11. Tropea D, Giacometti E, Wilson NR, Beard C, McCurry C, Fu DD, Flannery R, Jaenisch R, Sur M. Partial reversal of Rett Syndrome-like symptoms in MeCP2 mutant mice. Proc Natl Acad Sci U S A ;2009 (Feb 10) ;106(6):2029-2034.

Rett Syndrome (RTT) is a severe form of X-linked mental retardation caused by mutations in the gene coding for methyl CpG-binding protein 2 (MECP2). Mice deficient in MeCP2 have a range of physiological and neurological abnormalities that mimic the human syndrome. Here we show that systemic treatment of MeCP2 mutant mice with an active peptide fragment of Insulin-like Growth Factor 1 (IGF-1) extends the life span of the mice, improves locomotor function, ameliorates breathing patterns, and reduces irregularity in heart rate. In addition, treatment with IGF-1 peptide increases brain weight of the mutant mice. Multiple measurements support the hypothesis that RTT results from a deficit in synaptic maturation in the brain : MeCP2 mutant mice have sparse dendritic spines and reduced PSD-95 in motor cortex pyramidal neurons, reduced synaptic amplitude in the same neurons, and protracted cortical plasticity in vivo. Treatment with IGF-1 peptide partially restores spine density and synaptic amplitude, increases PSD-95, and stabilizes cortical plasticity to wild-type levels. Our results thus strongly suggest IGF-1 as a candidate for pharmacological treatment of RTT and potentially of other CNS disorders caused by delayed synapse maturation.

12. Wachtel LE, Contrucci-Kuhn SA, Griffin M, Thompson A, Dhossche DM, Reti IM. ECT for self-injury in an autistic boy. Eur Child Adolesc Psychiatry ;2009 (Feb 5)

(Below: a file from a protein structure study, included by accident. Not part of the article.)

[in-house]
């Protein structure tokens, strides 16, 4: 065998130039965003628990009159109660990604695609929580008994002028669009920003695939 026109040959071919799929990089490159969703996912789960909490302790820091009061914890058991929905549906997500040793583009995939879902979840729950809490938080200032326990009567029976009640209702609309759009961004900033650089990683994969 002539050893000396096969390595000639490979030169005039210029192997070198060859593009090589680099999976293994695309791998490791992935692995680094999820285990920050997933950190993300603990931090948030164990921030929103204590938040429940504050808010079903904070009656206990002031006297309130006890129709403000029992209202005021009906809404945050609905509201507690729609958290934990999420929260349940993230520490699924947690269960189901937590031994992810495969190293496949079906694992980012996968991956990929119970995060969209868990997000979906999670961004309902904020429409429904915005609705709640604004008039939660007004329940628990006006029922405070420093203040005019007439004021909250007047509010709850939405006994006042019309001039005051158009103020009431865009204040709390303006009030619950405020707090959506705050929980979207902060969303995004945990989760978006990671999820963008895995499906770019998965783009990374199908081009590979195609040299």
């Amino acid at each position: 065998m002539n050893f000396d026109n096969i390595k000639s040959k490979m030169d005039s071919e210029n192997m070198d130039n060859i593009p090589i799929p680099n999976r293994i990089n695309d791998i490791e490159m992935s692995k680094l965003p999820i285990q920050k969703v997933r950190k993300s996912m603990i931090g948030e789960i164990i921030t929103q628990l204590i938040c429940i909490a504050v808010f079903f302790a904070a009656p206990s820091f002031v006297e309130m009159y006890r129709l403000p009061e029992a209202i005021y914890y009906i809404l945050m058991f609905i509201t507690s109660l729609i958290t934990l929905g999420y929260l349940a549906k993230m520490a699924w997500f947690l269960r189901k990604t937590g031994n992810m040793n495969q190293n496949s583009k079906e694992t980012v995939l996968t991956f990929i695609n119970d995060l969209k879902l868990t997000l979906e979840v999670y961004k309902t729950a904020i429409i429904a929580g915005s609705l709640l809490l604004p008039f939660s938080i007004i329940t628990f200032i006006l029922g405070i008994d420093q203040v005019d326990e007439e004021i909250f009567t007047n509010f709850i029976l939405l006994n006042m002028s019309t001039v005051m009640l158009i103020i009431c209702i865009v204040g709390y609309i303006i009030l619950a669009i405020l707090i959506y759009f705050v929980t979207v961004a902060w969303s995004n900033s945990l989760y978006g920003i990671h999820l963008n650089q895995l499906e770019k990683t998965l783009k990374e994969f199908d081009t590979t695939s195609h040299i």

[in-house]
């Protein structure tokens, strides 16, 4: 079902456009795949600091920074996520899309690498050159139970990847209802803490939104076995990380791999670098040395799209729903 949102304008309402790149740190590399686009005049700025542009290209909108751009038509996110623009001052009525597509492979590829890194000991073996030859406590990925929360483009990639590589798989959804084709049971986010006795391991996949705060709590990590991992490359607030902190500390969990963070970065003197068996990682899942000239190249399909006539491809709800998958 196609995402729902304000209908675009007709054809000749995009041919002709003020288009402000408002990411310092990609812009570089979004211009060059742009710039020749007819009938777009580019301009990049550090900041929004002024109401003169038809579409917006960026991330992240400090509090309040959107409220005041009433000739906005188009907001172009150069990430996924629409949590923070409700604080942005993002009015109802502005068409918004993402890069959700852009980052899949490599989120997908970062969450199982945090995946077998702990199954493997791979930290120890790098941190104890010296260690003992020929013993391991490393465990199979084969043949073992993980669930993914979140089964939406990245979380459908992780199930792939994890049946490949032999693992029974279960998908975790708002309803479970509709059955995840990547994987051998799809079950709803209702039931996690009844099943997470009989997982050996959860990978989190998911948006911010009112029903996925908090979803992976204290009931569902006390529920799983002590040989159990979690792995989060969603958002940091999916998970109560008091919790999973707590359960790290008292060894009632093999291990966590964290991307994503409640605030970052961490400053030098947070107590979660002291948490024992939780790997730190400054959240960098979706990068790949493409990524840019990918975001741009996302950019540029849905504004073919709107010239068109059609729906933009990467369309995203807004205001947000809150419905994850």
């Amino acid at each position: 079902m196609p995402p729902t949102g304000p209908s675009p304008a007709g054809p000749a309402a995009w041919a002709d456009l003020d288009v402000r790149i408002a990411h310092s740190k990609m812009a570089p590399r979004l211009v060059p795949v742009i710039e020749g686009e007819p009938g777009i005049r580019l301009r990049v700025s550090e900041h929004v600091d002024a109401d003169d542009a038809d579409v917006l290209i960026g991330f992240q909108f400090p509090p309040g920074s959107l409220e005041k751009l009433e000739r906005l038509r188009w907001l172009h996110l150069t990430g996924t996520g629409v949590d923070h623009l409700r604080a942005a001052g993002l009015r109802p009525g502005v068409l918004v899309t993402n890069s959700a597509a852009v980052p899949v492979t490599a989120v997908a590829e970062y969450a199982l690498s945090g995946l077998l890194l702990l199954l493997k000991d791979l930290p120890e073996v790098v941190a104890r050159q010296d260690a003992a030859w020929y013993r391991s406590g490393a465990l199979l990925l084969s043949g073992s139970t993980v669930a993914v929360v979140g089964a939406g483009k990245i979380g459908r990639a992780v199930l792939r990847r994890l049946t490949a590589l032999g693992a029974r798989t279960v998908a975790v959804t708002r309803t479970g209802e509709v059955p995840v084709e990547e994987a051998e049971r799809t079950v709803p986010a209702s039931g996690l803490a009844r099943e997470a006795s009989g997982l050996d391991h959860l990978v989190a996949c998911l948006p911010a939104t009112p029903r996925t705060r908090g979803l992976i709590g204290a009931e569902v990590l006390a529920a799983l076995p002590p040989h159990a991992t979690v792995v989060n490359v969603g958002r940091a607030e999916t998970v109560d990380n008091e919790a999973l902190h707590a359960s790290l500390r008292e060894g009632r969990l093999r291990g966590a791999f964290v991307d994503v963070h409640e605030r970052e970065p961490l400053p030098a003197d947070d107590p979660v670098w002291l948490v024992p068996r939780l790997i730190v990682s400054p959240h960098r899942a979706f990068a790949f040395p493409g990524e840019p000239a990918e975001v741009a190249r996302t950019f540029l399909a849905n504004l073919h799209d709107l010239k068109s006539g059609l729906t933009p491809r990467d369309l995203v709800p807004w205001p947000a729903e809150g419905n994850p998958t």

OBJECTIVE : Self-injurious behavior presents a significant challenge in autism, and first-line psychopharmacological and behavioral interventions have limited efficacy in some patients. These intractable cases may be responsive to electroconvulsive therapy. CLINICAL PICTURE : This article presents an eight-year-old boy with autism, mental retardation, prominent mood lability and a five-year history of extreme self-injurious behavior towards his head, averaging 109 self-injurious attempts hourly. The patient was at high risk for serious head trauma, and required usage of bilateral arm restraints and protective equipment (i.e., padding on shoulders, arms, and legs). All areas of daily functioning were profoundly impacted by dangerous self-injury. TREATMENT : Fifteen bilateral ECT treatments resulted in excellent mood stabilization and reduction of self-injury to 19 attempts hourly, and maintenance ECT was pursued. The patient was able to return to developmentally-appropriate educational and social activities. CONCLUSION : ECT should be considered in the treatment algorithm of refractory cases of severe self-injury in autism.

13. Williams DM, Happe F. What Did I Say ? Versus What Did I Think ? Attributing False Beliefs to Self Amongst Children With and Without Autism. J Autism Dev Disord ;2009 (Feb 10)

The task used most widely to assess recognition of false belief in self and others is the ’Smarties’ unexpected contents task. Amongst individuals with and without autism, the Self and Other-person test questions of this task are of an equivalent level of difficulty. However, a potential confound with this task may allow the Self test question to be passed without false belief competence. Three groups of participants (with autism, developmental disability and typical development) undertook a new unexpected contents task which did not suffer from this confound. The main finding was that participants with autism performed significantly less well on the Self test question than the Other-person test question on this new task. Individuals with autism may have greater difficulty representing their own beliefs than the beliefs of other people.